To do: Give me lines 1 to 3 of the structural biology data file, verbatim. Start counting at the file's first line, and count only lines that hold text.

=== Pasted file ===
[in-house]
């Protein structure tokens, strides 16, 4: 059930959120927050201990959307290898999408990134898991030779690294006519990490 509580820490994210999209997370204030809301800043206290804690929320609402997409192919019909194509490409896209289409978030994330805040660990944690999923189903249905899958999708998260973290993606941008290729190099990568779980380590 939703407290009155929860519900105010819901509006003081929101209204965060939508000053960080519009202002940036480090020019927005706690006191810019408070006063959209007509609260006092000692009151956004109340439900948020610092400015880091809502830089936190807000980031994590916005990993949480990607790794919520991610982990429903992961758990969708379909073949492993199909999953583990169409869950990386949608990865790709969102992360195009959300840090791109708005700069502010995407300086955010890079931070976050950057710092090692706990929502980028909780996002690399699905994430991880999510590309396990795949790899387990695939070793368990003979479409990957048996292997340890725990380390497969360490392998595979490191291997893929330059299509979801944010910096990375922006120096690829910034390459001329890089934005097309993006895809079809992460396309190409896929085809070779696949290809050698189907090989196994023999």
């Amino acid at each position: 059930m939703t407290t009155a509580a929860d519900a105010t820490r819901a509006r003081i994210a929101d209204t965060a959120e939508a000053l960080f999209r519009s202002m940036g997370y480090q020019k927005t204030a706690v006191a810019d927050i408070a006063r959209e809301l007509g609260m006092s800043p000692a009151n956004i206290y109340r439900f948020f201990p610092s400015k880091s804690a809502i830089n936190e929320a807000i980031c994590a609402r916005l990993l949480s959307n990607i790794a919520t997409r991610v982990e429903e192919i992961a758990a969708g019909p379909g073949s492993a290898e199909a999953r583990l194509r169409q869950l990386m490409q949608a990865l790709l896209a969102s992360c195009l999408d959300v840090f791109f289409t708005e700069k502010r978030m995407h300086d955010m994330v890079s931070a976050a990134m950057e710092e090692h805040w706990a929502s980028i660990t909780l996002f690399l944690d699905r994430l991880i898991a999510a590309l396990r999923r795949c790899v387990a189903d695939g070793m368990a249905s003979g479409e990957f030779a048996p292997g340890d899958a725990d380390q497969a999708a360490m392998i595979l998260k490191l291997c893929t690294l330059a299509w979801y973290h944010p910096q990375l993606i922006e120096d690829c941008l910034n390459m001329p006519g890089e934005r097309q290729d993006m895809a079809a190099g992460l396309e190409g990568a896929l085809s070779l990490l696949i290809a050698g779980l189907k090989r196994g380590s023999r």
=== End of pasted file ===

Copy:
[in-house]
């Protein structure tokens, strides 16, 4: 059930959120927050201990959307290898999408990134898991030779690294006519990490 509580820490994210999209997370204030809301800043206290804690929320609402997409192919019909194509490409896209289409978030994330805040660990944690999923189903249905899958999708998260973290993606941008290729190099990568779980380590 939703407290009155929860519900105010819901509006003081929101209204965060939508000053960080519009202002940036480090020019927005706690006191810019408070006063959209007509609260006092000692009151956004109340439900948020610092400015880091809502830089936190807000980031994590916005990993949480990607790794919520991610982990429903992961758990969708379909073949492993199909999953583990169409869950990386949608990865790709969102992360195009959300840090791109708005700069502010995407300086955010890079931070976050950057710092090692706990929502980028909780996002690399699905994430991880999510590309396990795949790899387990695939070793368990003979479409990957048996292997340890725990380390497969360490392998595979490191291997893929330059299509979801944010910096990375922006120096690829910034390459001329890089934005097309993006895809079809992460396309190409896929085809070779696949290809050698189907090989196994023999």
């Amino acid at each position: 059930m939703t407290t009155a509580a929860d519900a105010t820490r819901a509006r003081i994210a929101d209204t965060a959120e939508a000053l960080f999209r519009s202002m940036g997370y480090q020019k927005t204030a706690v006191a810019d927050i408070a006063r959209e809301l007509g609260m006092s800043p000692a009151n956004i206290y109340r439900f948020f201990p610092s400015k880091s804690a809502i830089n936190e929320a807000i980031c994590a609402r916005l990993l949480s959307n990607i790794a919520t997409r991610v982990e429903e192919i992961a758990a969708g019909p379909g073949s492993a290898e199909a999953r583990l194509r169409q869950l990386m490409q949608a990865l790709l896209a969102s992360c195009l999408d959300v840090f791109f289409t708005e700069k502010r978030m995407h300086d955010m994330v890079s931070a976050a990134m950057e710092e090692h805040w706990a929502s980028i660990t909780l996002f690399l944690d699905r994430l991880i898991a999510a590309l396990r999923r795949c790899v387990a189903d695939g070793m368990a249905s003979g479409e990957f030779a048996p292997g340890d899958a725990d380390q497969a999708a360490m392998i595979l998260k490191l291997c893929t690294l330059a299509w979801y973290h944010p910096q990375l993606i922006e120096d690829c941008l910034n390459m001329p006519g890089e934005r097309q290729d993006m895809a079809a190099g992460l396309e190409g990568a896929l085809s070779l990490l696949i290809a050698g779980l189907k090989r196994g380590s023999r």